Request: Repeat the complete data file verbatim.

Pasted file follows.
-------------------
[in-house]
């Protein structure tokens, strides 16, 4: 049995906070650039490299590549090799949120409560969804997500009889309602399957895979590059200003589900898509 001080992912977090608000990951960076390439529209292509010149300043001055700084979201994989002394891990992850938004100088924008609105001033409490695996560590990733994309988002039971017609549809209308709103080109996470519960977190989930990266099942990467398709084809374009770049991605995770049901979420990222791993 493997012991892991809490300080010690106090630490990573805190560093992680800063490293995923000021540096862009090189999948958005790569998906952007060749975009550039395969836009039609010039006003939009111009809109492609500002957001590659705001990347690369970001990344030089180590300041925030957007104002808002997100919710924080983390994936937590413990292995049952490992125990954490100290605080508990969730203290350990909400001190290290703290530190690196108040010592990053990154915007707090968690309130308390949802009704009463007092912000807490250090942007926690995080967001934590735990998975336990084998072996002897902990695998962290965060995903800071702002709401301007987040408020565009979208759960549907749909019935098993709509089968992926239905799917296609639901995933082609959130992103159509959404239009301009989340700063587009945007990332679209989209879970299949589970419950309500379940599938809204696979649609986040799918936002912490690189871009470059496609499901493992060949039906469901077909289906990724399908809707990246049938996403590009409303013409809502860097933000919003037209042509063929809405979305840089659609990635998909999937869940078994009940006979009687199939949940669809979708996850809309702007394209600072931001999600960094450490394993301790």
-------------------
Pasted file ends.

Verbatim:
[in-house]
């Protein structure tokens, strides 16, 4: 049995906070650039490299590549090799949120409560969804997500009889309602399957895979590059200003589900898509 001080992912977090608000990951960076390439529209292509010149300043001055700084979201994989002394891990992850938004100088924008609105001033409490695996560590990733994309988002039971017609549809209308709103080109996470519960977190989930990266099942990467398709084809374009770049991605995770049901979420990222791993 493997012991892991809490300080010690106090630490990573805190560093992680800063490293995923000021540096862009090189999948958005790569998906952007060749975009550039395969836009039609010039006003939009111009809109492609500002957001590659705001990347690369970001990344030089180590300041925030957007104002808002997100919710924080983390994936937590413990292995049952490992125990954490100290605080508990969730203290350990909400001190290290703290530190690196108040010592990053990154915007707090968690309130308390949802009704009463007092912000807490250090942007926690995080967001934590735990998975336990084998072996002897902990695998962290965060995903800071702002709401301007987040408020565009979208759960549907749909019935098993709509089968992926239905799917296609639901995933082609959130992103159509959404239009301009989340700063587009945007990332679209989209879970299949589970419950309500379940599938809204696979649609986040799918936002912490690189871009470059496609499901493992060949039906469901077909289906990724399908809707990246049938996403590009409303013409809502860097933000919003037209042509063929809405979305840089659609990635998909999937869940078994009940006979009687199939949940669809979708996850809309702007394209600072931001999600960094450490394993301790």